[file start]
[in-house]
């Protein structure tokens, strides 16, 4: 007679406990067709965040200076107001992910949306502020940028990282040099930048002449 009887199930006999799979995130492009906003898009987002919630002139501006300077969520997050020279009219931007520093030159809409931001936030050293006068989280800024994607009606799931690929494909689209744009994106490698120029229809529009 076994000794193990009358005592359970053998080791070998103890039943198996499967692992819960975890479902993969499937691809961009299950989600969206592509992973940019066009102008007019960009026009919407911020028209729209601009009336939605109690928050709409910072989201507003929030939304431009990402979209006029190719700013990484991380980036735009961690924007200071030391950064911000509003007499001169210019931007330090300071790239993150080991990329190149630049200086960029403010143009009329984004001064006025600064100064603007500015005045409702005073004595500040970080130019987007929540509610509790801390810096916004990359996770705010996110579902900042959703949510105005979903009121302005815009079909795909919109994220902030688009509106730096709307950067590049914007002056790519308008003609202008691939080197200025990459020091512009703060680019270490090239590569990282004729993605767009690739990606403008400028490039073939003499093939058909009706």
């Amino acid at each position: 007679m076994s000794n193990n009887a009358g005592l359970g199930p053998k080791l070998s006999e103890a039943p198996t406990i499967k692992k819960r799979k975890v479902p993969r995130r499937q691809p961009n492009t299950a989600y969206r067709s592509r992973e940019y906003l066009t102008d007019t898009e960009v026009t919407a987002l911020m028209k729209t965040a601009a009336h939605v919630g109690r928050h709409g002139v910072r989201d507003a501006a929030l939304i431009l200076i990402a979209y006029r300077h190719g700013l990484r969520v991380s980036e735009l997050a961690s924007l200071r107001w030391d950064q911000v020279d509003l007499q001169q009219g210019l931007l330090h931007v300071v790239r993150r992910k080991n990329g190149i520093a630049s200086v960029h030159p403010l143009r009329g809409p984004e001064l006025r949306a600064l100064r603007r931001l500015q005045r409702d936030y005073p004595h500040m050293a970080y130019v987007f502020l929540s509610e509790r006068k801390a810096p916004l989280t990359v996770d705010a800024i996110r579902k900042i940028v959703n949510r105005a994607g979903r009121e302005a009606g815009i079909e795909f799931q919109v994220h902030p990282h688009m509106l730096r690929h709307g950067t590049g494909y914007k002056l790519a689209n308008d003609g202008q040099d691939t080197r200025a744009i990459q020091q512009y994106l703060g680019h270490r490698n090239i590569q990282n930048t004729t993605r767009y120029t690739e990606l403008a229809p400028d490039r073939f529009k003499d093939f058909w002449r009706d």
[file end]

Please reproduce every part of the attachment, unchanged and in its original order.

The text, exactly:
[in-house]
């Protein structure tokens, strides 16, 4: 007679406990067709965040200076107001992910949306502020940028990282040099930048002449 009887199930006999799979995130492009906003898009987002919630002139501006300077969520997050020279009219931007520093030159809409931001936030050293006068989280800024994607009606799931690929494909689209744009994106490698120029229809529009 076994000794193990009358005592359970053998080791070998103890039943198996499967692992819960975890479902993969499937691809961009299950989600969206592509992973940019066009102008007019960009026009919407911020028209729209601009009336939605109690928050709409910072989201507003929030939304431009990402979209006029190719700013990484991380980036735009961690924007200071030391950064911000509003007499001169210019931007330090300071790239993150080991990329190149630049200086960029403010143009009329984004001064006025600064100064603007500015005045409702005073004595500040970080130019987007929540509610509790801390810096916004990359996770705010996110579902900042959703949510105005979903009121302005815009079909795909919109994220902030688009509106730096709307950067590049914007002056790519308008003609202008691939080197200025990459020091512009703060680019270490090239590569990282004729993605767009690739990606403008400028490039073939003499093939058909009706």
């Amino acid at each position: 007679m076994s000794n193990n009887a009358g005592l359970g199930p053998k080791l070998s006999e103890a039943p198996t406990i499967k692992k819960r799979k975890v479902p993969r995130r499937q691809p961009n492009t299950a989600y969206r067709s592509r992973e940019y906003l066009t102008d007019t898009e960009v026009t919407a987002l911020m028209k729209t965040a601009a009336h939605v919630g109690r928050h709409g002139v910072r989201d507003a501006a929030l939304i431009l200076i990402a979209y006029r300077h190719g700013l990484r969520v991380s980036e735009l997050a961690s924007l200071r107001w030391d950064q911000v020279d509003l007499q001169q009219g210019l931007l330090h931007v300071v790239r993150r992910k080991n990329g190149i520093a630049s200086v960029h030159p403010l143009r009329g809409p984004e001064l006025r949306a600064l100064r603007r931001l500015q005045r409702d936030y005073p004595h500040m050293a970080y130019v987007f502020l929540s509610e509790r006068k801390a810096p916004l989280t990359v996770d705010a800024i996110r579902k900042i940028v959703n949510r105005a994607g979903r009121e302005a009606g815009i079909e795909f799931q919109v994220h902030p990282h688009m509106l730096r690929h709307g950067t590049g494909y914007k002056l790519a689209n308008d003609g202008q040099d691939t080197r200025a744009i990459q020091q512009y994106l703060g680019h270490r490698n090239i590569q990282n930048t004729t993605r767009y120029t690739e990606l403008a229809p400028d490039r073939f529009k003499d093939f058909w002449r009706d």